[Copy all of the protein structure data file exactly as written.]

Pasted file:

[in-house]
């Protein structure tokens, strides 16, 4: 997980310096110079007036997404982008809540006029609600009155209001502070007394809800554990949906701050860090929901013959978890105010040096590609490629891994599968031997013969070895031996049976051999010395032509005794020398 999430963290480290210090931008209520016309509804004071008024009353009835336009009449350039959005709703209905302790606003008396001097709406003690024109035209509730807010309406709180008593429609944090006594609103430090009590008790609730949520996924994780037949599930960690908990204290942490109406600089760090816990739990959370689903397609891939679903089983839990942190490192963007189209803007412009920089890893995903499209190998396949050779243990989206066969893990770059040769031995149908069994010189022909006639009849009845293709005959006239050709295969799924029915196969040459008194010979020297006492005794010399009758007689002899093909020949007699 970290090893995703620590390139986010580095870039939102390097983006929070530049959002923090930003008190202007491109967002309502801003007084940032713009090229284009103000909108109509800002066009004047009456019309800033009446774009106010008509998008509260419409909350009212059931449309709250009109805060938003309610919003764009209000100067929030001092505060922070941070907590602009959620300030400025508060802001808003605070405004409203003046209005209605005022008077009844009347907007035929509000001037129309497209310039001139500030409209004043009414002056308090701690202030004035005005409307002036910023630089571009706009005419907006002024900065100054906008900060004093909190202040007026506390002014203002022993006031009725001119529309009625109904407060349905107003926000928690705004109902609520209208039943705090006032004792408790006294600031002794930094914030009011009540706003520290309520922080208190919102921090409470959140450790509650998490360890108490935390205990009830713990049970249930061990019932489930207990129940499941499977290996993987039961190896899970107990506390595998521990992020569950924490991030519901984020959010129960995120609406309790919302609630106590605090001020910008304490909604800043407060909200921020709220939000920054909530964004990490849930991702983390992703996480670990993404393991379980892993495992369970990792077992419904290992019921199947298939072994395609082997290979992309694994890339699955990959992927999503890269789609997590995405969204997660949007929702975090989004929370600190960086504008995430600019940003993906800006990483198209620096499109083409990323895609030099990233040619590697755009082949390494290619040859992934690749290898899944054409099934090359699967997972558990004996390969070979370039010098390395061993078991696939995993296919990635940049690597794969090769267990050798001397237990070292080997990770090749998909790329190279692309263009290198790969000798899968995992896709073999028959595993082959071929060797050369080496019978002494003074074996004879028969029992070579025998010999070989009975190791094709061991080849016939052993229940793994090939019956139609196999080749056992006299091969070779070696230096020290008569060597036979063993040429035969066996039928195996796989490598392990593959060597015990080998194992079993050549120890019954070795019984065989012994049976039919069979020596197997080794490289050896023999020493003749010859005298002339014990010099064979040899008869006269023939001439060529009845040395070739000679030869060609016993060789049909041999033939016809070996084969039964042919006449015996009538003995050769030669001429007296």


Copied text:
[in-house]
């Protein structure tokens, strides 16, 4: 997980310096110079007036997404982008809540006029609600009155209001502070007394809800554990949906701050860090929901013959978890105010040096590609490629891994599968031997013969070895031996049976051999010395032509005794020398 999430963290480290210090931008209520016309509804004071008024009353009835336009009449350039959005709703209905302790606003008396001097709406003690024109035209509730807010309406709180008593429609944090006594609103430090009590008790609730949520996924994780037949599930960690908990204290942490109406600089760090816990739990959370689903397609891939679903089983839990942190490192963007189209803007412009920089890893995903499209190998396949050779243990989206066969893990770059040769031995149908069994010189022909006639009849009845293709005959006239050709295969799924029915196969040459008194010979020297006492005794010399009758007689002899093909020949007699 970290090893995703620590390139986010580095870039939102390097983006929070530049959002923090930003008190202007491109967002309502801003007084940032713009090229284009103000909108109509800002066009004047009456019309800033009446774009106010008509998008509260419409909350009212059931449309709250009109805060938003309610919003764009209000100067929030001092505060922070941070907590602009959620300030400025508060802001808003605070405004409203003046209005209605005022008077009844009347907007035929509000001037129309497209310039001139500030409209004043009414002056308090701690202030004035005005409307002036910023630089571009706009005419907006002024900065100054906008900060004093909190202040007026506390002014203002022993006031009725001119529309009625109904407060349905107003926000928690705004109902609520209208039943705090006032004792408790006294600031002794930094914030009011009540706003520290309520922080208190919102921090409470959140450790509650998490360890108490935390205990009830713990049970249930061990019932489930207990129940499941499977290996993987039961190896899970107990506390595998521990992020569950924490991030519901984020959010129960995120609406309790919302609630106590605090001020910008304490909604800043407060909200921020709220939000920054909530964004990490849930991702983390992703996480670990993404393991379980892993495992369970990792077992419904290992019921199947298939072994395609082997290979992309694994890339699955990959992927999503890269789609997590995405969204997660949007929702975090989004929370600190960086504008995430600019940003993906800006990483198209620096499109083409990323895609030099990233040619590697755009082949390494290619040859992934690749290898899944054409099934090359699967997972558990004996390969070979370039010098390395061993078991696939995993296919990635940049690597794969090769267990050798001397237990070292080997990770090749998909790329190279692309263009290198790969000798899968995992896709073999028959595993082959071929060797050369080496019978002494003074074996004879028969029992070579025998010999070989009975190791094709061991080849016939052993229940793994090939019956139609196999080749056992006299091969070779070696230096020290008569060597036979063993040429035969066996039928195996796989490598392990593959060597015990080998194992079993050549120890019954070795019984065989012994049976039919069979020596197997080794490289050896023999020493003749010859005298002339014990010099064979040899008869006269023939001439060529009845040395070739000679030869060609016993060789049909041999033939016809070996084969039964042919006449015996009538003995050769030669001429007296």